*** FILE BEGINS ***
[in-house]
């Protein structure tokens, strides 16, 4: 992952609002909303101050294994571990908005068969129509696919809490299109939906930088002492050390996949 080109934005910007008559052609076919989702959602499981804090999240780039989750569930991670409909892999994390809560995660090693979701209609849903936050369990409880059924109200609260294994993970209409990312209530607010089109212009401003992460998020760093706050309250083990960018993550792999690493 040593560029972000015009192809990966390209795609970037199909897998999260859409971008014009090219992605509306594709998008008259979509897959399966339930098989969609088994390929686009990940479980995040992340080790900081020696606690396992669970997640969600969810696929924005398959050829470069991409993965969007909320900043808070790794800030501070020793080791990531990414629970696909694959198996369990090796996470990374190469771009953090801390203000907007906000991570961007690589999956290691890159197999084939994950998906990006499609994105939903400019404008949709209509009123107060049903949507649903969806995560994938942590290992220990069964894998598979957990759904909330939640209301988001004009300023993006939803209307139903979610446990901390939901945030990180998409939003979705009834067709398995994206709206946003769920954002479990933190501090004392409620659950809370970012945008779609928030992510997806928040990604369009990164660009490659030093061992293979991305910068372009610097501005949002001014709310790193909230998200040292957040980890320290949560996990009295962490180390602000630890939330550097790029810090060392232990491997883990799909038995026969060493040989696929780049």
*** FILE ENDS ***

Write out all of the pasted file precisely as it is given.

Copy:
[in-house]
């Protein structure tokens, strides 16, 4: 992952609002909303101050294994571990908005068969129509696919809490299109939906930088002492050390996949 080109934005910007008559052609076919989702959602499981804090999240780039989750569930991670409909892999994390809560995660090693979701209609849903936050369990409880059924109200609260294994993970209409990312209530607010089109212009401003992460998020760093706050309250083990960018993550792999690493 040593560029972000015009192809990966390209795609970037199909897998999260859409971008014009090219992605509306594709998008008259979509897959399966339930098989969609088994390929686009990940479980995040992340080790900081020696606690396992669970997640969600969810696929924005398959050829470069991409993965969007909320900043808070790794800030501070020793080791990531990414629970696909694959198996369990090796996470990374190469771009953090801390203000907007906000991570961007690589999956290691890159197999084939994950998906990006499609994105939903400019404008949709209509009123107060049903949507649903969806995560994938942590290992220990069964894998598979957990759904909330939640209301988001004009300023993006939803209307139903979610446990901390939901945030990180998409939003979705009834067709398995994206709206946003769920954002479990933190501090004392409620659950809370970012945008779609928030992510997806928040990604369009990164660009490659030093061992293979991305910068372009610097501005949002001014709310790193909230998200040292957040980890320290949560996990009295962490180390602000630890939330550097790029810090060392232990491997883990799909038995026969060493040989696929780049």